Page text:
"Introduction to Low-Stress Computing " [14pp illus.]
This document contains the introductory chapter and table of contents from the preliminary version of my book Low-Stress Computing: Using awareness to avoid RSI. The introduction lays out the basic conceptual framework on which Low-Stress Computing is based and outlines the content of the remainder of the book. The preliminary version may be purchased for $11.95.

Rand Corporation Reports and Papers

Before I became a Feldenkrais Teacher I was a Senior Mathematician for the Rand Corporation, where I worked on a variety of problems related to defense policy and decisionmaking.

My research at Rand included critiques of the methodology then used in systems analysis, and exploration of the processes by which organizations perceive the world around them and the act in accordance with those perceptions. Two of those critiques are available below. That work formed the intellectual foundations for what later became my book The Reality Illusion, and for my ongoing interests in the nature of perception and reality. Abstracts of some of my other writings at Rand can be found in Rand's publications listings.

"Risk Assessment as a Subjective Process" [14pp illus.]
Most extant approaches to risk assessment stress methodological and procedural solutions to the problem, in part because method and procedure are viewed as bulwarks against the fallibilities and limitations of human judgment. This paper examines the other side of that coin, the use of judgment and intuition as bulwarks against the fallibilities and limitations of formal methodology. Those limitations are described, and capabilities which judgment and intuition provide to compensate for them discussed. The paper calls for a greater synthesis of judgment and methodology, in which they aid and support each other instead of competing.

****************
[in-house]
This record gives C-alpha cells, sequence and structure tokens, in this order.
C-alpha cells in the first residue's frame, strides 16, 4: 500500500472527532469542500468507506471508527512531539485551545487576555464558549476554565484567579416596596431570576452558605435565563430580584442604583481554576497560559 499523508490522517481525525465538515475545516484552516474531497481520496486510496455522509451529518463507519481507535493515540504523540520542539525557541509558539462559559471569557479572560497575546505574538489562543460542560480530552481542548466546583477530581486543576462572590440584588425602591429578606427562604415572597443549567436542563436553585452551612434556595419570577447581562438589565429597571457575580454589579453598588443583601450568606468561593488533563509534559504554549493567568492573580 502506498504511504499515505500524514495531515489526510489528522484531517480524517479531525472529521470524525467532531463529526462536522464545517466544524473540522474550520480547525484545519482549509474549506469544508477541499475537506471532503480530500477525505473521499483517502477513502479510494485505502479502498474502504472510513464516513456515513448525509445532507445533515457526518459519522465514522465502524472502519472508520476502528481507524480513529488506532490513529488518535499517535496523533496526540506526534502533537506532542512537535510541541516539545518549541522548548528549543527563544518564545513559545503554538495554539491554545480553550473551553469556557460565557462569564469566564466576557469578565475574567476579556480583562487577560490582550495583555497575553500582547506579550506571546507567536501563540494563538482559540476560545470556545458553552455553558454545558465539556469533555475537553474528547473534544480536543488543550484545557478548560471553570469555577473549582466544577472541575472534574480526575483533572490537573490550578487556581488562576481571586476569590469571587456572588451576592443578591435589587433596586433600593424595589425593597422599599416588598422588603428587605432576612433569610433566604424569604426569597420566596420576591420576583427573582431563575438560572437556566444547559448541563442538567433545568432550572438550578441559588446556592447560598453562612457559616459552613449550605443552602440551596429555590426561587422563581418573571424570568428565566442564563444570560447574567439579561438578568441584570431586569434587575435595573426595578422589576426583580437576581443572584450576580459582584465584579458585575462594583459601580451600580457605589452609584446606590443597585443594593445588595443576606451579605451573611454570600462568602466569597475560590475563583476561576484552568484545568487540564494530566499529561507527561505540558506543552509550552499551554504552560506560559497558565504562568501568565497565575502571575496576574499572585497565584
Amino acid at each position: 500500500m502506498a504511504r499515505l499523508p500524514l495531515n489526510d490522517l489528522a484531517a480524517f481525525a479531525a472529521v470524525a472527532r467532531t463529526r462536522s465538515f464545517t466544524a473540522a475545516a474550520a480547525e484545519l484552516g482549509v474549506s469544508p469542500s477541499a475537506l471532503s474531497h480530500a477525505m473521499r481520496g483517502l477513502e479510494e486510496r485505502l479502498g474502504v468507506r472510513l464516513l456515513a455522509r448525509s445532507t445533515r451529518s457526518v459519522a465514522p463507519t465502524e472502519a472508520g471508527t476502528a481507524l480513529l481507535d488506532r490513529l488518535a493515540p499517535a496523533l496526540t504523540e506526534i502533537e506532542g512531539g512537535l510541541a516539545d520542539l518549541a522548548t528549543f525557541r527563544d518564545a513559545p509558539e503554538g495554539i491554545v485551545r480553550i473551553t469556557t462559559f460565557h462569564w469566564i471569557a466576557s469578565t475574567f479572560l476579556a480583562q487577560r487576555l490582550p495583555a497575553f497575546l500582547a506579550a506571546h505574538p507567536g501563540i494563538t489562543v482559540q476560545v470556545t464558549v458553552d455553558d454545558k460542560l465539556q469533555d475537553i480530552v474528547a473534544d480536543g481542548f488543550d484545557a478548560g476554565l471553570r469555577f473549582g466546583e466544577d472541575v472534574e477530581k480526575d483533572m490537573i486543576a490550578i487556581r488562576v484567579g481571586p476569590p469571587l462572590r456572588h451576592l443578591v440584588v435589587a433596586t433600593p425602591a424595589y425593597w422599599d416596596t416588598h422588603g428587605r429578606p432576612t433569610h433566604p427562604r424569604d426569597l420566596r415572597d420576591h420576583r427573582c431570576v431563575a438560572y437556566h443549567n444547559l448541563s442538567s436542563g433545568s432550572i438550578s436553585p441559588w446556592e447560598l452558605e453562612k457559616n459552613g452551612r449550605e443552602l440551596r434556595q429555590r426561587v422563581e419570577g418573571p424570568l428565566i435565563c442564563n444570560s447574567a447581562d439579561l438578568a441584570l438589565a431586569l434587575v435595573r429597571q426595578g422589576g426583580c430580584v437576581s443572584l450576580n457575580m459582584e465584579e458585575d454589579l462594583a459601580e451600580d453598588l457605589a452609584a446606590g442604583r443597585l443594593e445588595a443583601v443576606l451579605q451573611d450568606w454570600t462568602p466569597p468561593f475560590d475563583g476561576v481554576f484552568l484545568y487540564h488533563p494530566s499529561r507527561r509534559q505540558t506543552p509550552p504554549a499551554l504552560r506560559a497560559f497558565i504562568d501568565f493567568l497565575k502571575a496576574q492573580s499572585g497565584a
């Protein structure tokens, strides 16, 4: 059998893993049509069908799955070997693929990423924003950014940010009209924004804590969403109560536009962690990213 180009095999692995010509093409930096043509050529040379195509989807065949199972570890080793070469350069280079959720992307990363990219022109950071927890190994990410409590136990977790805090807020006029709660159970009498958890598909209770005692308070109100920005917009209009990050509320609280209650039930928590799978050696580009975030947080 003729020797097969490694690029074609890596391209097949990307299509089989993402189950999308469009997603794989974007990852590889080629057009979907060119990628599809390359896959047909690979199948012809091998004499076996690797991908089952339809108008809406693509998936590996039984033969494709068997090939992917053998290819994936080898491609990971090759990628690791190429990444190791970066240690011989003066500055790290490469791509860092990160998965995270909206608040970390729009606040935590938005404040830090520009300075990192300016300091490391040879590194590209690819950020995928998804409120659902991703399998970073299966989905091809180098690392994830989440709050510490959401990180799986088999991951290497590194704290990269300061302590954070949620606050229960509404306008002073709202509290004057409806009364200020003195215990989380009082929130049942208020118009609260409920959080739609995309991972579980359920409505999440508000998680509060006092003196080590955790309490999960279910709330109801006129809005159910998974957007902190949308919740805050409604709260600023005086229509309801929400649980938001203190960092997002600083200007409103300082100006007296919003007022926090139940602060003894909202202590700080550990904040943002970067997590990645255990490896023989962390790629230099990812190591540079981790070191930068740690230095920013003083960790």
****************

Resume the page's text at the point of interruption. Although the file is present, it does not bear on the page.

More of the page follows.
"'Squishy' Problems and Quantitative Methods" [10pp illus.]
The edited text of a talk on potential hazards in the application of quantitative methods to "squishy" problems without well-defined structure, of the type frequently encountered in government policy and decisionmaking. Squishy problems are defined, and a three-level conceptual model of analysis which displays the relative roles of logical inference and qualitative human judgment is described. Two ways in which people use models of all types, as a surrogate for the substantive problem (e.g., Newtonian mechanics as a surrogate for "real" mechanics), and as a perspective on the problem (e.g., two-dimensional perspective drawing) are described and contrasted, and some of the implications of the difference for the analysis of squishy problems are discussed.